Oh the sisters of mercy, they are not departed or gone / They were waiting for me when I thought that I just can't go on. LEONARD COHEN The Sisters Of Mercy
|Janosch and Árpád.|
Opposite the Église Saint-Roch in the village of Saint-Roch, a few sweaty uphill kilometres beyond Decazeville, you will find a pretty little gîte called Sentinelle. The Chemin de Saint-Jacques brought me here late in the afternoon of Tuesday 15 May. Two Hungarian pilgrims, Janosch and Árpád, had already stashed their backpacks behind the door. We chatted and joked and swapped stories, and I decided to spend the night there rather than carry on to Livinhac as I'd originally planned. Brigitte, the feisty hospitalière, one-time nurse and fervent Catholic, breezed in. She bid us take off our boots. She showed us the shower, the toilet, the small bedroom crammed with mattresses. She said she would cook a meal for us later, but first there was church.
Other pilgrims arrive, and the dynamic Brigitte busies herself massaging sore limbs and cutting up cauliflower and trying to remember our names. Then a ragged bunch of us cross the road to have our créanciales stamped and to celebrate Mass. The priest is old and shaky and apparently the survivor of two recent heart attacks. Brigitte helps him find his glasses and the right place in the Order of Service. She is his aid and supporter. The choir sings the Kyrie, the Sanctus, the Agnus Dei. The choir — well, I mean the choir of Brigitte: she's on her own, toute seule, with her sweet, quavering, descant voice, battling the sins of the world like a female Saint George, her eyes piercing yet other-worldly. Lord have mercy, Christ have mercy... We believe in one God, the Father, the Almighty, maker of heaven and earth... Lamb of God, you take away the sins of the world: grant us peace... She believes; she has no doubts. Slim and petite, she is strong and invincible with faith. She is the backbone of the gîte, the church, of the tiny settlement of Saint-Roch.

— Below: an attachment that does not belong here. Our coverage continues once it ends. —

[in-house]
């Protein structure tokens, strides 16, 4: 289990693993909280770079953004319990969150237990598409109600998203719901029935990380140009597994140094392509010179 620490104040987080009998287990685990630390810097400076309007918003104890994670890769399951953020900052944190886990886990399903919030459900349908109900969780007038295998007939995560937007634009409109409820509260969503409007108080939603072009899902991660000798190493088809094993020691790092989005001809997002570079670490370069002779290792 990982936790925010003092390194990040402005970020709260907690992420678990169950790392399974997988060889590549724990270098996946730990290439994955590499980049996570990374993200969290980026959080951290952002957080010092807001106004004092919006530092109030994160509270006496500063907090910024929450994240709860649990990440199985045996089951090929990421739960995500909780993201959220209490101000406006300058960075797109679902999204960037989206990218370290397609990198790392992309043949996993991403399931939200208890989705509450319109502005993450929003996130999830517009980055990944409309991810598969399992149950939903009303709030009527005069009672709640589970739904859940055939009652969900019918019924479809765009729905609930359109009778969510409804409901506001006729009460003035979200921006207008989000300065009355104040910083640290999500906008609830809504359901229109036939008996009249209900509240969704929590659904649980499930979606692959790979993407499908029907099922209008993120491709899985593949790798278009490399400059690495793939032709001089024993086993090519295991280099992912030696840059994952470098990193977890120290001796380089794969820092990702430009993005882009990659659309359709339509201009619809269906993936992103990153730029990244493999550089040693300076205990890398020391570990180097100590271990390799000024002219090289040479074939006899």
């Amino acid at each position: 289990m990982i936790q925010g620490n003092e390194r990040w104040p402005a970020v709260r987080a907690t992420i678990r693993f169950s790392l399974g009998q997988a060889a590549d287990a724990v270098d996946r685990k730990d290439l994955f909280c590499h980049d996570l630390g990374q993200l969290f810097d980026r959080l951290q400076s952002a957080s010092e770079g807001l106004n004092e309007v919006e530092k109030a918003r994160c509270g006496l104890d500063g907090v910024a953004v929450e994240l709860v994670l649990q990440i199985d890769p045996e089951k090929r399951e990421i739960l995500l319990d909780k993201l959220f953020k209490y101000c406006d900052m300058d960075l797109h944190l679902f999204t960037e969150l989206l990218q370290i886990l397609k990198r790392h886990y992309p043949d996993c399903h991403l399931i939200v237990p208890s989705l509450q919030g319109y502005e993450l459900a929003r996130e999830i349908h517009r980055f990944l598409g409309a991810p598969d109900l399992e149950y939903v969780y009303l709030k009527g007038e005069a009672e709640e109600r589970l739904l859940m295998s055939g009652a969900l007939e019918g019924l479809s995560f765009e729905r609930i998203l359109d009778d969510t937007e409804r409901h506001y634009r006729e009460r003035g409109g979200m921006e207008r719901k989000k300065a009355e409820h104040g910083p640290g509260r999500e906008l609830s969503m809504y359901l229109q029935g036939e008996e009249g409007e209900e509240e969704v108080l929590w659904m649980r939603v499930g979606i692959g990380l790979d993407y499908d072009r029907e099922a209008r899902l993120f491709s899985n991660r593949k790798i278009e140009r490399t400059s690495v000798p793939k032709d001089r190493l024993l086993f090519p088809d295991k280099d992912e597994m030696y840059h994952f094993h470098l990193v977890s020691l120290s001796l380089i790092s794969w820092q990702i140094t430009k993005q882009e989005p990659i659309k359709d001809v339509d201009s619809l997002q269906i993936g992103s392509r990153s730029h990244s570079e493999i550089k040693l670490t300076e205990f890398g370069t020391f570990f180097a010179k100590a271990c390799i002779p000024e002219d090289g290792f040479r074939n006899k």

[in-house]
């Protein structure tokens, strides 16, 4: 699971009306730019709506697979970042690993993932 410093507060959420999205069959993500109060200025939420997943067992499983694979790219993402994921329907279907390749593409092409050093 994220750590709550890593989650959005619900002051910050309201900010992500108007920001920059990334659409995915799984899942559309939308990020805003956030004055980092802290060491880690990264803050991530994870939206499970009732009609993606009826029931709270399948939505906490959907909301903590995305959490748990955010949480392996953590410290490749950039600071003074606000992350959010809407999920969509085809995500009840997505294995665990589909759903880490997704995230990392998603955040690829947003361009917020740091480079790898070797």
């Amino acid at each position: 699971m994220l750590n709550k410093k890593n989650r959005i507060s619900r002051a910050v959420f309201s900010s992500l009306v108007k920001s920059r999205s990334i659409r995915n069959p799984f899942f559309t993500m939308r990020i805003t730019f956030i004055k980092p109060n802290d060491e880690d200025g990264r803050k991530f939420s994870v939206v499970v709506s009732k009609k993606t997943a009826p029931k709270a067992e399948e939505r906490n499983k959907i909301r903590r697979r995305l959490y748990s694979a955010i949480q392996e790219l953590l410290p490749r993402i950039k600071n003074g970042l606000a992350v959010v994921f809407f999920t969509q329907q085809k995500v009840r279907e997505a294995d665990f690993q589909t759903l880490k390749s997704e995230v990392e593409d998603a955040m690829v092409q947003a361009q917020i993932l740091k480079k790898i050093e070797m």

And she is kind. And attentive. And interested in all these crazy pilgrims with their crazy stories about China and India and South America. And she serves delicious food tasting of her own garden: vegetable soup, and quiche, and carrots, and cauliflower, and potatoes — all subtly flavoured and spiced — and chocolate tart. And wine, though not a lot. And when other pilgrims roll in, tired and hungry, they are fed and watered; and somehow she produces another mattress from out of nowhere, or finds a sofa for them, or a comfortable corner of the floor.
And when we leave the next morning, after coffee and bread and home-made jam, she wishes us Bonne Route and kisses us and waves till we are out of sight, and the priest waves too from the window of his house by the church, though I'm not sure he can see us very well, as Brigitte is not there to find his spectacles.
I doubt if any of us will ever forget Brigitte...
(You can read more about Brigitte here.)